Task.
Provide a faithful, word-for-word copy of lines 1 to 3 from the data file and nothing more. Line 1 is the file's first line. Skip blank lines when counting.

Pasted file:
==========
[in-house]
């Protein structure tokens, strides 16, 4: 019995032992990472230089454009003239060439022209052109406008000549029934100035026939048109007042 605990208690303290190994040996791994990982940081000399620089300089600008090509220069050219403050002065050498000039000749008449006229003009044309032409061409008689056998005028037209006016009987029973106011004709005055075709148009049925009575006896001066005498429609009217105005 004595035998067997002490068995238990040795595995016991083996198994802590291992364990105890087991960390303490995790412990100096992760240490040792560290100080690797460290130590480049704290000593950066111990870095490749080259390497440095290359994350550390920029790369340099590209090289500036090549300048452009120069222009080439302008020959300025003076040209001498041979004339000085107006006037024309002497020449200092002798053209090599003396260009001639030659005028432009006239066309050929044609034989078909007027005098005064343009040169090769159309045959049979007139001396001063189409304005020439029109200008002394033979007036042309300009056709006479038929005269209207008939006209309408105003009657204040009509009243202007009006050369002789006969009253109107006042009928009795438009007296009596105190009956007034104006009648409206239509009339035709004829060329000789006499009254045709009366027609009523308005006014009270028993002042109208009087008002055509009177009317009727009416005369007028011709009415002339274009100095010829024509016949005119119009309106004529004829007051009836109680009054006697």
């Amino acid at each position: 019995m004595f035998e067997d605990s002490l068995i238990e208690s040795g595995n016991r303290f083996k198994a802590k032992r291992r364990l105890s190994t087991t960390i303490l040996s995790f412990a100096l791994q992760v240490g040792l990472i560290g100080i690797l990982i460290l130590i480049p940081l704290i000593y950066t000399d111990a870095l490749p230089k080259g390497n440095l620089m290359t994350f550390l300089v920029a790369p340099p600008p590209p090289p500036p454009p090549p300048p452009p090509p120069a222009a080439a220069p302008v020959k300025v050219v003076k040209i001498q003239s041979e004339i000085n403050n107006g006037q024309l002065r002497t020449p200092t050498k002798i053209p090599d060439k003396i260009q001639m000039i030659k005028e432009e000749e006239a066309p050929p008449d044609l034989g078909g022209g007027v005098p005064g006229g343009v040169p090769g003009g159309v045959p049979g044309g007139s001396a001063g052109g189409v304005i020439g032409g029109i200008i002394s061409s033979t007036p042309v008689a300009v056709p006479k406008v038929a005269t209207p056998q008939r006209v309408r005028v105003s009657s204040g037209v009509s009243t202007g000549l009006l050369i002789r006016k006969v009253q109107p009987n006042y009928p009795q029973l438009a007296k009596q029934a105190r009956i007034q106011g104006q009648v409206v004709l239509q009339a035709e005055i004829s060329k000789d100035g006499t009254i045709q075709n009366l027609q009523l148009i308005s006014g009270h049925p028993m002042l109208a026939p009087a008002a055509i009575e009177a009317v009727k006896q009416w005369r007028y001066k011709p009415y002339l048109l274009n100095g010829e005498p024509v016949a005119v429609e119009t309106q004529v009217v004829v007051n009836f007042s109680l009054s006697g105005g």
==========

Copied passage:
[in-house]
């Protein structure tokens, strides 16, 4: 019995032992990472230089454009003239060439022209052109406008000549029934100035026939048109007042 605990208690303290190994040996791994990982940081000399620089300089600008090509220069050219403050002065050498000039000749008449006229003009044309032409061409008689056998005028037209006016009987029973106011004709005055075709148009049925009575006896001066005498429609009217105005 004595035998067997002490068995238990040795595995016991083996198994802590291992364990105890087991960390303490995790412990100096992760240490040792560290100080690797460290130590480049704290000593950066111990870095490749080259390497440095290359994350550390920029790369340099590209090289500036090549300048452009120069222009080439302008020959300025003076040209001498041979004339000085107006006037024309002497020449200092002798053209090599003396260009001639030659005028432009006239066309050929044609034989078909007027005098005064343009040169090769159309045959049979007139001396001063189409304005020439029109200008002394033979007036042309300009056709006479038929005269209207008939006209309408105003009657204040009509009243202007009006050369002789006969009253109107006042009928009795438009007296009596105190009956007034104006009648409206239509009339035709004829060329000789006499009254045709009366027609009523308005006014009270028993002042109208009087008002055509009177009317009727009416005369007028011709009415002339274009100095010829024509016949005119119009309106004529004829007051009836109680009054006697």
């Amino acid at each position: 019995m004595f035998e067997d605990s002490l068995i238990e208690s040795g595995n016991r303290f083996k198994a802590k032992r291992r364990l105890s190994t087991t960390i303490l040996s995790f412990a100096l791994q992760v240490g040792l990472i560290g100080i690797l990982i460290l130590i480049p940081l704290i000593y950066t000399d111990a870095l490749p230089k080259g390497n440095l620089m290359t994350f550390l300089v920029a790369p340099p600008p590209p090289p500036p454009p090549p300048p452009p090509p120069a222009a080439a220069p302008v020959k300025v050219v003076k040209i001498q003239s041979e004339i000085n403050n107006g006037q024309l002065r002497t020449p200092t050498k002798i053209p090599d060439k003396i260009q001639m000039i030659k005028e432009e000749e006239a066309p050929p008449d044609l034989g078909g022209g007027v005098p005064g006229g343009v040169p090769g003009g159309v045959p049979g044309g007139s001396a001063g052109g189409v304005i020439g032409g029109i200008i002394s061409s033979t007036p042309v008689a300009v056709p006479k406008v038929a005269t209207p056998q008939r006209v309408r005028v105003s009657s204040g037209v009509s009243t202007g000549l009006l050369i002789r006016k006969v009253q109107p009987n006042y009928p009795q029973l438009a007296k009596q029934a105190r009956i007034q106011g104006q009648v409206v004709l239509q009339a035709e005055i004829s060329k000789d100035g006499t009254i045709q075709n009366l027609q009523l148009i308005s006014g009270h049925p028993m002042l109208a026939p009087a008002a055509i009575e009177a009317v009727k006896q009416w005369r007028y001066k011709p009415y002339l048109l274009n100095g010829e005498p024509v016949a005119v429609e119009t309106q004529v009217v004829v007051n009836f007042s109680l009054s006697g105005g």